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Relaxation of drivers’ hours a safety risk says British Safety Council

Relaxation of drivers’ hours a safety risk

The Government’s relaxation of the rules, earlier this month, for how long lorry drivers can work as a temporary fix for a severe shortage of heavy goods vehicle (HGV) operators, is compromising safety standards and is not the solution to the haulage industry shortage of HGV drivers issue.

British Safety Council believes the relaxation of these road safety laws is adding more pressure on drivers, who are already exhausted and is unreasonably jeopardising road safety. Over-tired drivers coming home from long shifts pose a real hazard to themselves and other road users.

British Safety Council believes the UK must maintain the highest standards of health and safety. The Government must not water these down when it feels it expedient. High standards of health and safety are good for business because they protect workers, corporate reputations, productivity, profitability and morale by reducing the costs associated with absenteeism, insurance claims and legal action. Any work-related death, injury or illness is one too many.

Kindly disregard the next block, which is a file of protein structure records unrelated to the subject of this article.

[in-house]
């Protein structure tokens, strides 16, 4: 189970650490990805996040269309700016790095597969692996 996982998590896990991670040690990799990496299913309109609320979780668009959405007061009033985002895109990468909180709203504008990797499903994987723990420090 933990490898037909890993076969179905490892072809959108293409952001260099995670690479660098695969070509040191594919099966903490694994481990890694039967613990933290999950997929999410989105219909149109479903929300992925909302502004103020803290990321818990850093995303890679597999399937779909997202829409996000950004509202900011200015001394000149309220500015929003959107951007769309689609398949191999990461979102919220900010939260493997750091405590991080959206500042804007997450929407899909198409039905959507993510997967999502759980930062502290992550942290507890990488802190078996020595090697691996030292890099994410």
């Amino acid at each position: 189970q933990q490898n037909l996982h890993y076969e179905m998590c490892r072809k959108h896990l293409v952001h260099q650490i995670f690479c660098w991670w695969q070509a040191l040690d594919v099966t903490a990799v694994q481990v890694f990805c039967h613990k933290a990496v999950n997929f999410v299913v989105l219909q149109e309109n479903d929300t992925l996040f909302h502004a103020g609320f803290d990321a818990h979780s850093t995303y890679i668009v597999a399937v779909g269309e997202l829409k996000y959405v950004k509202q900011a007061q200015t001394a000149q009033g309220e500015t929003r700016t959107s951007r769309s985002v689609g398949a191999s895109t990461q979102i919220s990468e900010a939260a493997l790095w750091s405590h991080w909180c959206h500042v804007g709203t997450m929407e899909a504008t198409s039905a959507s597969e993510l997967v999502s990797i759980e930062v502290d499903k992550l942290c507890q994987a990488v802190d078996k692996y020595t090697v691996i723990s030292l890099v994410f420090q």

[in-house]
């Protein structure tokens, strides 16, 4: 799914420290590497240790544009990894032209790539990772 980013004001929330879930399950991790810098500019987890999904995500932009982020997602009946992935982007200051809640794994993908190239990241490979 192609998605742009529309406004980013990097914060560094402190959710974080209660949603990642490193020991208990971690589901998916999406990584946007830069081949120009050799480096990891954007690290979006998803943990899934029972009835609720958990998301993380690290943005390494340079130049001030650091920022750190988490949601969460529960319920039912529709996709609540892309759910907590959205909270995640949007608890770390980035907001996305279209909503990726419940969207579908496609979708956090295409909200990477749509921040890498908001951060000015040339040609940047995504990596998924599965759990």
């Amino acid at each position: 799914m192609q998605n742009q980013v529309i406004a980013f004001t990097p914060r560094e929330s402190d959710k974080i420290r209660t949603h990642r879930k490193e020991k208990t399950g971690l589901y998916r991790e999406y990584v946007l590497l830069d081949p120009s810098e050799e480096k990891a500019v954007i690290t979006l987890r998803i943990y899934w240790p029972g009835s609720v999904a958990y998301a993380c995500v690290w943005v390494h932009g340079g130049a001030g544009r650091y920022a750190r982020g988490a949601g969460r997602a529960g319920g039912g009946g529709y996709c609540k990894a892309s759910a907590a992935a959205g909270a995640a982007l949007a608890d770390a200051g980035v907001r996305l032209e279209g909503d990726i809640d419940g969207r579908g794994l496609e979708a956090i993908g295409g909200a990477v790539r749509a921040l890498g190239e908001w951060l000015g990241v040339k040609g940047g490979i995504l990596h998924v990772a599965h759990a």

Mike Robinson, Chief Executive of the British Safety Council, said:

“Driver safety must not be compromised. It is appalling that the Government has ignored the views of the logistics industry, which has collectively condemned this measure on safety grounds. We are adding our voice to this backlash and requesting the immediate withdrawal of the relaxation.”

“We believe it is a fundamental right for a worker to go home safe and healthy at the end of a working day. The Government must not be complacent about the safety of workers.”

The temporary relaxation of the rules will mean HGV drivers will be legally allowed to drive for an additional one hour per day, from nine to 10 hours. It will also allow drivers to undertake two eleven hour shifts per week. The temporary extension will last to 8 August 2021.

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